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RMD Avoidance Scheme: Birthdate Makes All The Difference

Photo courtesy of Lizzy Gadd on

Photo courtesy of Lizzy Gadd on

As you may recall from this previous article, it is possible to use a rollover into an active 401(k) plan as an RMD avoidance scheme. Of course, this will only work as long as you’re employed by the employer sponsoring the 401(k) plan and you’re not a 5% or greater owner of the company. In addition, the rollover must be done in a timely fashion, prior to the year that you will reach age 70 1/2 in order to avoid RMD.

An example of where timing worked against a taxpayer (at least temporarily) recently came to me via the ol’ mailbag: 

We have the following client situation.

Client turned 70 years old this June 2014 and will turn 70½ this December 2014. Client is still working and contributing to the 401K plan at his current employer. He plans to continue working through this year, 2014 and next year, 2015. He is not a 5% owner so he would fall into the exception that allows him to continue to make contributions and he would not have to take a required minimum distribution (RMD) from his 401k plan as long as he continues to work at that employer. Client also has two IRA accounts, one a rollover from a prior employer’s 401k and one that he started a while ago. He would be required to take initial RMDs from each of these IRA accounts by April 1, 2015.

Question was raised as to whether the client could avoid taking these RMDs by rolling over his IRA accounts into his current employer’s 401K plan if that plan allows for rollover into its plan? We found your article from 2010, “Rolling Your IRA into a 401k to Avoid RMD” and thought we were alright but then an accountant we work with came up with the issue that the IRS treats any rollover in the first distribution year as a distribution including his RMD. The client would have been alright if his birth date had been July 1 or later or had he completed the rollover prior to January 1, 2014. Do you agree?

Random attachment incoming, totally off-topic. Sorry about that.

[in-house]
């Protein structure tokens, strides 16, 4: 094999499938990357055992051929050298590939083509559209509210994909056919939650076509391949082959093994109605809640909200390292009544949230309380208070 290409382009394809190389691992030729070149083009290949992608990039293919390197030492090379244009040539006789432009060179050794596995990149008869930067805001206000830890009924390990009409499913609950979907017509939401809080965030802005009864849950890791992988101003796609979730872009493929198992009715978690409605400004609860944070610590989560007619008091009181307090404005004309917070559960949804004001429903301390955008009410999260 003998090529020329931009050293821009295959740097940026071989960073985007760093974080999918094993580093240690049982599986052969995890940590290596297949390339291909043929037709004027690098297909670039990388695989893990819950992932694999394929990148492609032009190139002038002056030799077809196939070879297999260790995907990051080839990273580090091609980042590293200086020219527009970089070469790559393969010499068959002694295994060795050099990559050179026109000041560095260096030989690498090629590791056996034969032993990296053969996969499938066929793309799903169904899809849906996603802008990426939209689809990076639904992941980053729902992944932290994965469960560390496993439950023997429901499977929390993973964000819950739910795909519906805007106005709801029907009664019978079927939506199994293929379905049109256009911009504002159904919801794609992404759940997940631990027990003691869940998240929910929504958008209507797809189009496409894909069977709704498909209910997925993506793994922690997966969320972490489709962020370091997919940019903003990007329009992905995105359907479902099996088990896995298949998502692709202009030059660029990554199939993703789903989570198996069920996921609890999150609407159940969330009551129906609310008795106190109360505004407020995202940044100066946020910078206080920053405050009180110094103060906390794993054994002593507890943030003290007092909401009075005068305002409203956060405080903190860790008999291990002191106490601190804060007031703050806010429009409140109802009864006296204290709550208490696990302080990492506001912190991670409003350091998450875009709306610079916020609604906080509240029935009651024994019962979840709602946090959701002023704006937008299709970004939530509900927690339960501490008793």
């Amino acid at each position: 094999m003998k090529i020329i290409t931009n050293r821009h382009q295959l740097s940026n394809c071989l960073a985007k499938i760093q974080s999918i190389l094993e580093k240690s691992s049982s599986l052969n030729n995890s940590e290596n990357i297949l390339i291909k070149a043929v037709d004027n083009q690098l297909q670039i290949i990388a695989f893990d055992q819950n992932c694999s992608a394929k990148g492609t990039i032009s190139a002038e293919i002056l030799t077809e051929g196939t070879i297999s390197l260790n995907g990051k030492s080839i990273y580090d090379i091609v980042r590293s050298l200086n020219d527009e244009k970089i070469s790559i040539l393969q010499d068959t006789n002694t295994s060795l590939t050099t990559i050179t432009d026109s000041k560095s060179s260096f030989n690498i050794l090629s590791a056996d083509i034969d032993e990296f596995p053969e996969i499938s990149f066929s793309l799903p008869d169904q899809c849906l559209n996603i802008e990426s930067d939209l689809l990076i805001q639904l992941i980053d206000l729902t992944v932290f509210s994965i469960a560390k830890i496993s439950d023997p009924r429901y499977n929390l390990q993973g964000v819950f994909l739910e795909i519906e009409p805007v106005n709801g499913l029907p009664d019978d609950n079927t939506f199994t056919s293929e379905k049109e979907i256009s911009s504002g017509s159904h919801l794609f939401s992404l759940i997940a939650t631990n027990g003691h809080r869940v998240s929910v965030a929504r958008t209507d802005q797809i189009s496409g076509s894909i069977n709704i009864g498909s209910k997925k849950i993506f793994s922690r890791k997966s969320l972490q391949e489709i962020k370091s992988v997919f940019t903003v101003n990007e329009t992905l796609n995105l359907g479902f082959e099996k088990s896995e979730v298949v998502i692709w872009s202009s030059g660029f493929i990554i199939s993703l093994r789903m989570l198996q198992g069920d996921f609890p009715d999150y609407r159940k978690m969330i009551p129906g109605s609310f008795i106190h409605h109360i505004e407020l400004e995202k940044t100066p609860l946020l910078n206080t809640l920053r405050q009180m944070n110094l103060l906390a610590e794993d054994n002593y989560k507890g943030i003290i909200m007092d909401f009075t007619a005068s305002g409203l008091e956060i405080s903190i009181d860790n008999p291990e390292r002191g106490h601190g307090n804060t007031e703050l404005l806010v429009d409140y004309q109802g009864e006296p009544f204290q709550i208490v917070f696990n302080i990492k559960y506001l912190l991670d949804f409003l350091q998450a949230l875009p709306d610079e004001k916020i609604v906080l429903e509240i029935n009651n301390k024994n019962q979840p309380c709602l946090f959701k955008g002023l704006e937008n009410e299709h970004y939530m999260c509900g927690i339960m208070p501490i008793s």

We have concluded that the client will have to take his required minimum distribution in 2014. However, if he goes ahead and rolls over the balance of the IRAs into the 401k accounts this year, he would not have to take any required minimum distribution for 2015 and beyond as long he keeps working for this employer. Do you agree?

My response to the email was as follows:

Yes, I agree with your (and the accountant’s) assessment. Had the client been born in July or later it would have made all the difference! The reason for this is that the RMD is calculated based on the ending balance of the prior year for any year that the taxpayer is required to take minimum distributions. Since his IRAs had a balance at the end of 2013 and he’ll be 70 1/2 years of age during 2014, he must take a minimum distribution from the IRA(s) for 2014. Rolling over the remainder of the IRA(s) before year-end 2014 will effectively eliminate that requirement for 2015, as long as he remains employed and is not a 5% owner of that employer.

One Comment

  1. Dusty says:

    I am a retail investor with a tiny portfolio. Older than this client. FWIW.
    I do not see a real problem. This client needs open an online discount brokerage account and take his RMD’s and invest them in the new taxable brokerage account. So long as the distributions or withdrawals from his 401K and IRA’s are at or near minimums the taxes will not be serious. The taxable brokerage account can easily find stocks in which to invest that will pay decent dividends or can buy Mutual Funds.

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